POTD: Wellness. You Do You.

As we residents, ED attendings, medical students know, finding time for wellness can be a challenge, especially in the face of contiguous shifts, conferences, and multiple inversions of our sleep schedule. It can feel like the weight of Atlas’ world is resting on your shoulders. My intention with this POTD is to reflect on the lessons I have learned navigating self-care in residency, in the hopes that it will prove helpful to someone.  

After perusing articles by wellness gurus and our own PD, Dr. Arlene Chung, I realized that what I do for wellness is different that what many people do. At first, I thought that the difference between my experience and experts meant that I wouldn’t have anything to contribute, but then I realized that wellness is personal, and maybe my experience will prove helpful for someone who reads this POTD. The following are my tips for wellness: 


First and foremost, approach all advice regarding wellness with curiosity and skepticism, including my own. It might be right for you.  It might not. My intention is not to write you a to-do-list, but to help you examine some areas of your life that may have potential for exercising self-care.  Experiment and see what’s right for you.  


Some residents don’t eat on shift. If this is a choice, either as an intentional approach to intermittent fasting, or because you don’t need to, then that's great. However, it needs to be a choice. Experiment, and learn who you are and follow what’s best for you. If you need to eat regularly, then prepare for this need. 

I bring hydration and food from home and eat before coming to shift. There is not always time to go out and grab something and I enjoy bringing food from home. Waking up early to prep food for myself is a form of self-care. I feel prepared, and loved by myself, when I can grab a frozen Tupperware meal from the fridge. The same is true when I can enjoy a nutella sandwich. I also enjoy prepping a meal/snack for my loved one.  We can go a few days without seeing each other on a long stretch, and knowing that we have that connection through a prepared food is like a lifeline to connect us when we can’t physically be together.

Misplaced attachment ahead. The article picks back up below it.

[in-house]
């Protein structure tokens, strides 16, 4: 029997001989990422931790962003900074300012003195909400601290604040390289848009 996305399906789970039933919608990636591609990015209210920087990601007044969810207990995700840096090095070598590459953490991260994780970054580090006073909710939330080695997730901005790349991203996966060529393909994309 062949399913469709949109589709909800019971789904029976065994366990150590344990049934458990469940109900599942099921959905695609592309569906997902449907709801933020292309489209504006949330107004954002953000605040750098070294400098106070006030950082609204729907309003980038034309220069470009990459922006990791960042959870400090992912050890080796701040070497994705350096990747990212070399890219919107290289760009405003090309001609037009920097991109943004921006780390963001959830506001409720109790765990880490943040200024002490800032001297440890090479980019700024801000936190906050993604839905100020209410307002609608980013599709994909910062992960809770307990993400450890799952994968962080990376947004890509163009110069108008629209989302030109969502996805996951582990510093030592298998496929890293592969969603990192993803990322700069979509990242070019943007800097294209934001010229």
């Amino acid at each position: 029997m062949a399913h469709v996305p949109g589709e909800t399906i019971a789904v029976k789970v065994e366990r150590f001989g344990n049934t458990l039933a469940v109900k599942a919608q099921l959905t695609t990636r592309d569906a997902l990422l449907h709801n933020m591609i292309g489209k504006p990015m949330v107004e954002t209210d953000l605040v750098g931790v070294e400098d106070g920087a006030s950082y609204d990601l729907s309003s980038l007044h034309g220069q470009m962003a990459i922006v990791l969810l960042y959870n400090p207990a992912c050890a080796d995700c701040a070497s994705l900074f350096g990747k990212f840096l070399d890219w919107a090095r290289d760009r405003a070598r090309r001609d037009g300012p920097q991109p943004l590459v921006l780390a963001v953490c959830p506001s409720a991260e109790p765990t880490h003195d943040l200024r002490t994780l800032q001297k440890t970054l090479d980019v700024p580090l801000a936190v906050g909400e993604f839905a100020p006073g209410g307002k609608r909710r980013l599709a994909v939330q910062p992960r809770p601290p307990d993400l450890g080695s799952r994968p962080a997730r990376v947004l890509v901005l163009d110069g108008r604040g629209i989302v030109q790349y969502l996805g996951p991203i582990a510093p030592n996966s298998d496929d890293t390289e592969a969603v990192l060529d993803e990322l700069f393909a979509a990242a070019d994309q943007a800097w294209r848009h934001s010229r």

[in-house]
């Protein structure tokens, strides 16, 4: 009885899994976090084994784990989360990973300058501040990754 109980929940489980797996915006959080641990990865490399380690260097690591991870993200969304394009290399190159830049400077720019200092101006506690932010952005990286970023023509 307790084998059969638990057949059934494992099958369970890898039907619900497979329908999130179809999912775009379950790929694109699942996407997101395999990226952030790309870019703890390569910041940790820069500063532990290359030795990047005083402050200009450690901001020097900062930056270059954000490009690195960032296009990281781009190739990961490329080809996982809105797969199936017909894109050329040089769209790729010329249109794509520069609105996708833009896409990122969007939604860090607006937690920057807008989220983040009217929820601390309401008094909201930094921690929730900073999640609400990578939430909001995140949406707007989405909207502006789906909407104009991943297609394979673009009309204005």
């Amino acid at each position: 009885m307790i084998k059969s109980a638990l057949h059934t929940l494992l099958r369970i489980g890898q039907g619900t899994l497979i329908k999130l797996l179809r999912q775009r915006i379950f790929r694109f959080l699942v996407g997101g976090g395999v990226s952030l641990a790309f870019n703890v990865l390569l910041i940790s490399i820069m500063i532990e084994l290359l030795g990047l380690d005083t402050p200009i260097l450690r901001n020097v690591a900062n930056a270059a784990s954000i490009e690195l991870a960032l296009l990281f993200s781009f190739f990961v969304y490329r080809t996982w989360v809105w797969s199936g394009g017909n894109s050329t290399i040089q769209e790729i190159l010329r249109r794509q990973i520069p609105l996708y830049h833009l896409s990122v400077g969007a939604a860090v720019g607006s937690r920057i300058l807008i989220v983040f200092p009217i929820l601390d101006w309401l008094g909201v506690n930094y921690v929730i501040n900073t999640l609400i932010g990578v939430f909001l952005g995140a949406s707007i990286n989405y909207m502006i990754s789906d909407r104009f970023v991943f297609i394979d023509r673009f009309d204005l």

Also, I get hangry. Nutella keeps the Bruce Banner version of Allie in the ED, so no one has to get their rapid strep test from the 8 month pregnant Hulk version of Dr. Kornblatt.  


When I come home, I often will feel my brain racing and have thoughts of patient tasks zipping in and out, causing me to stress and have dreams about patient care. So before bed, I actively try and clear my mind to think of nothing at all. Sometimes if I’m having a rough time with this, I use a body scanning meditation technique so that I can focus. I recommend the free first ten guided medications on the app “Headspace.” (I am not paid to endorse Headspace, or a meditation expert at all). The more you practice, the easier it gets and I find in stressful situations, I can clear my mind so that I focus on the task at hand.


If you see you have a weekend off, schedule something in advance. In my experience, if you wait until that weekend itself, you’ll just sit at home and not do anything. If you do need that time at home to recharge, then plan that, ahead of time. Planning for a weekend under the covers can make it feel intentional, and relieves any guilt associated. 


We often think of our accomplishments in numbers: test scores, numbers of procedures/requirements completed, class rank, etc. Sometimes this is helpful—comparison to our peers let’s us know if we are falling behind, or in a position to act as a leader and help our colleagues succeed. Not so with wellness. 

Wellness is not comparable, it is not a competition on who is the most well. Experiment and find what’s right for you. If you try to compare or adopt the habits of others, you are destined for disappointment.

So, go be well, whatever it means to you.

Your friendly TR this month,